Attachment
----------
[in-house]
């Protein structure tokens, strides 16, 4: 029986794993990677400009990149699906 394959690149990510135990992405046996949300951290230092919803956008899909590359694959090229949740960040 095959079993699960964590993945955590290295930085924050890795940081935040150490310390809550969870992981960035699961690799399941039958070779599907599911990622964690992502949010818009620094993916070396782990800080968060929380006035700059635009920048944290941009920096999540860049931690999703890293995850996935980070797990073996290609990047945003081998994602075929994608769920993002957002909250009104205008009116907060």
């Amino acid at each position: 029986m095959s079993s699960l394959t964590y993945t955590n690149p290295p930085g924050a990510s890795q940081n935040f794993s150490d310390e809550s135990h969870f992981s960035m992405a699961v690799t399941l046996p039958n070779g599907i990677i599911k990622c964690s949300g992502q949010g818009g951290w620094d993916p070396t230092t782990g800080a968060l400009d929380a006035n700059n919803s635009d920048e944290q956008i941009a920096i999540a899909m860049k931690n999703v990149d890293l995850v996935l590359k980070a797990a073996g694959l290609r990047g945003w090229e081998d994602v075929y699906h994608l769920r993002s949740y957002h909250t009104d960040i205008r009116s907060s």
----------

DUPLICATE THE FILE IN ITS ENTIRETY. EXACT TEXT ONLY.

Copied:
[in-house]
């Protein structure tokens, strides 16, 4: 029986794993990677400009990149699906 394959690149990510135990992405046996949300951290230092919803956008899909590359694959090229949740960040 095959079993699960964590993945955590290295930085924050890795940081935040150490310390809550969870992981960035699961690799399941039958070779599907599911990622964690992502949010818009620094993916070396782990800080968060929380006035700059635009920048944290941009920096999540860049931690999703890293995850996935980070797990073996290609990047945003081998994602075929994608769920993002957002909250009104205008009116907060």
């Amino acid at each position: 029986m095959s079993s699960l394959t964590y993945t955590n690149p290295p930085g924050a990510s890795q940081n935040f794993s150490d310390e809550s135990h969870f992981s960035m992405a699961v690799t399941l046996p039958n070779g599907i990677i599911k990622c964690s949300g992502q949010g818009g951290w620094d993916p070396t230092t782990g800080a968060l400009d929380a006035n700059n919803s635009d920048e944290q956008i941009a920096i999540a899909m860049k931690n999703v990149d890293l995850v996935l590359k980070a797990a073996g694959l290609r990047g945003w090229e081998d994602v075929y699906h994608l769920r993002s949740y957002h909250t009104d960040i205008r009116s907060s």